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· 4 min read
Josh Twist

This guide shows you how you can use a Zuplo API gateway to add Supabase JWT Authentication and Authorization to any API, running on any cloud.

There is an accompanying video talk for this blog post: https://youtu.be/UEeSZkV7o_Y

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Zuplo is an edge-based programmable API gateway that can augment any existing backend HTTP API to add JWT authentication, dynamic rate-limiting, custom transformations and projections of JSON data.

Zuplo is a fully managed service, sign-up at zuplo.com to try it out.

In this example, we’re going to add Supabase JWT authentication and authorization to a demo API and turn on rate-limiting. We’ll use the JSONPlaceholder todo API available at https://jsonplaceholder.typicode.com/todos. For ease of demonstration, this is a public API, but Zuplo has a number of options for secure connectivity to a backend API.

Step 1: Proxy your API using Zuplo

Sign-in at portal.zuplo.com and create a new project. Click on the Routes item in the file list. You will see that you have no routes.

Click Add Route and configure the route as follows:

  • Method: GET
  • Path: /todos
  • Summary: Get my todos
  • Version: none
  • CORS: Anything Goes (you can configure custom CORS policies later).

In the Request Handler section, set the URL Rewrite path to https://jsonplaceholder.typicode.com/todos

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Click the save icon next to the Routes link (or press CMD+S/CTRL+S) to save your changes.

Your gateway is now ready to proxy requests to the todo API! To try it, click the Open Route link (shown below)

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Step 2: Add JWT Authentication

Next, expand the Policies section of your route and click Add Policy to the Request pipeline.

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Find the [Supabase JWT Auth policy](https://zuplo.com/docs/policies/supabase-jwt-auth-inbound) and select it. Edit the Configuration to remove the requiredClaims property (we’ll set those up later) and click OK.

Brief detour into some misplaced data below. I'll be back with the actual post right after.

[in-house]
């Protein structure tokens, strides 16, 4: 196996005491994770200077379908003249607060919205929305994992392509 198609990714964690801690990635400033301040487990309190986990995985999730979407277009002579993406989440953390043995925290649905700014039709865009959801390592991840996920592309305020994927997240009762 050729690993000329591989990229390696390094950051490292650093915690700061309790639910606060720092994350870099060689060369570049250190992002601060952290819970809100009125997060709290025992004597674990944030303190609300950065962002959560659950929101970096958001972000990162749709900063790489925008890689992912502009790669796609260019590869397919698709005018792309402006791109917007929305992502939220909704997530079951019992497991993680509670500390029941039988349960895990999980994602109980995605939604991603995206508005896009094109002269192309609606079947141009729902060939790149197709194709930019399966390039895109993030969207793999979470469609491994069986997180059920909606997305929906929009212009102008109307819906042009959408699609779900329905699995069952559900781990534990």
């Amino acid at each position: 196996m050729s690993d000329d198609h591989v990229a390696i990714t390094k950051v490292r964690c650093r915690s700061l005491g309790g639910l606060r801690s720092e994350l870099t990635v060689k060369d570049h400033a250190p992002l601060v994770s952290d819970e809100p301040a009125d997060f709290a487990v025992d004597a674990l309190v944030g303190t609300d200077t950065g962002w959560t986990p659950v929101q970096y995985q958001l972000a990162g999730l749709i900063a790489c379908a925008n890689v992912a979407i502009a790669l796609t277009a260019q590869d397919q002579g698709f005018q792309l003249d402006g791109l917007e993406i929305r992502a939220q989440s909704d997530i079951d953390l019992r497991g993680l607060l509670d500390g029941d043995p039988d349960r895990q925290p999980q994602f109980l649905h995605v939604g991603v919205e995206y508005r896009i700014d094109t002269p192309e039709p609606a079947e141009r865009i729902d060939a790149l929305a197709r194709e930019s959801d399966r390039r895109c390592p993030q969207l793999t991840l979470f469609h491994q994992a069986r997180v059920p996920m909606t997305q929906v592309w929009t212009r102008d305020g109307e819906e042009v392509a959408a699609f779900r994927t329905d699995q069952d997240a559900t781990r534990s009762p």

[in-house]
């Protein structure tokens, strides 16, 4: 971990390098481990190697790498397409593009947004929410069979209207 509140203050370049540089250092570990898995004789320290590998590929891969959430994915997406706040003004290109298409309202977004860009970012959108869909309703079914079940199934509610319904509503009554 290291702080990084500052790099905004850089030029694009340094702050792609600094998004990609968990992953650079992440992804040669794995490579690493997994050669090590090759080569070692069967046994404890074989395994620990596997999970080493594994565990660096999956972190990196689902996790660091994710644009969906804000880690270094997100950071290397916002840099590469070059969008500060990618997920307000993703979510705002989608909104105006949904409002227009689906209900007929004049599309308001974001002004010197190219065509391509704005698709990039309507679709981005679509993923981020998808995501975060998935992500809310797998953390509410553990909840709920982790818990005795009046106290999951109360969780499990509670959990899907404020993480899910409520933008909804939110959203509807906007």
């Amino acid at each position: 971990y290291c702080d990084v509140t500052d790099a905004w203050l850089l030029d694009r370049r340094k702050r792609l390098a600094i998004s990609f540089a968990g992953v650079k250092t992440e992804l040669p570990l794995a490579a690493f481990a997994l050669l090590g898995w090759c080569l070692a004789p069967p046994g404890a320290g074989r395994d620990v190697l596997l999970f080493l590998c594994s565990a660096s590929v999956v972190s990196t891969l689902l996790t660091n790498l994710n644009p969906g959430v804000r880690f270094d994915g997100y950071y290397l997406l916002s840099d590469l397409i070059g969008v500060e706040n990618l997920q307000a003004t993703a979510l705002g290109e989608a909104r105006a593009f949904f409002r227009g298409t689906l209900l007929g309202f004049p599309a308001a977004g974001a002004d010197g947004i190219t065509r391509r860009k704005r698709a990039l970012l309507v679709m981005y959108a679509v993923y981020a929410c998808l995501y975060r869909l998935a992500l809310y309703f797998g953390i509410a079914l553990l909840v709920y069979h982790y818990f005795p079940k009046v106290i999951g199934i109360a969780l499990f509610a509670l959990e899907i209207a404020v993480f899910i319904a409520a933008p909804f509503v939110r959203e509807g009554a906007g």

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Finally, go to the Settings tab, choose Environment Variables, and add a new variable called SUPABASE_JWT_SECRET.

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The value of the secret can be obtained from your Supabase Settings in the API section.

Save your changes by navigating back to the file tab and clicking the Save icon next to Routes. Congratulations, you have now secured your todos API with a Supabase JWT token!

You can try calling this using a JWT token from a client (web, mobile, postman, curl etc) and sending the JWT token as the Authorization header, with a value "Bearer JWT_TOKEN_HERE".

Reminder, you can get the URL of your API using the Open In Browser button we used above or, on the Getting Started page, you’ll see the root API.

Step 3 - Enforce required claims

You can add custom claims to your user(s) in Supabase by adding them to the auth.users tables raw_app_metadata column (there’s a good article on this here).

These custom claims are encoded into the JWT token and we can use them to restrict access to our API. For this example, we updated the raw_app_metadata to have a custom claim of user_type. Note that we left the other claims in place.

UPDATE auth.users SET raw_app_meta_data =
'{"provider":"email", "providers":["email"], "user_type": "supa_user"}'
WHERE id = 'user_id_here';

Now we can require that anybody calling our API has a specific claim. To do this we update the requiredClaims property on our policy configuration. Go back to the Route Designer and find your Supabase JWT policy. Click the edit button and change the Configuration as follows:

{
"export": "SupabaseJwtInboundPolicy",
"module": "$import(@zuplo/runtime)",
"options": {
"secret": "$env(SUPABASE_JWT_SECRET)",
"allowUnauthenticatedRequests": false,
"requiredClaims": {
"user_type": ["supa_users"]
}
}
}

This means anybody calling this particularly route must have a user_type claim of supa_user to successfully invoke this API.

See also - Shipping a public API backed by Supabase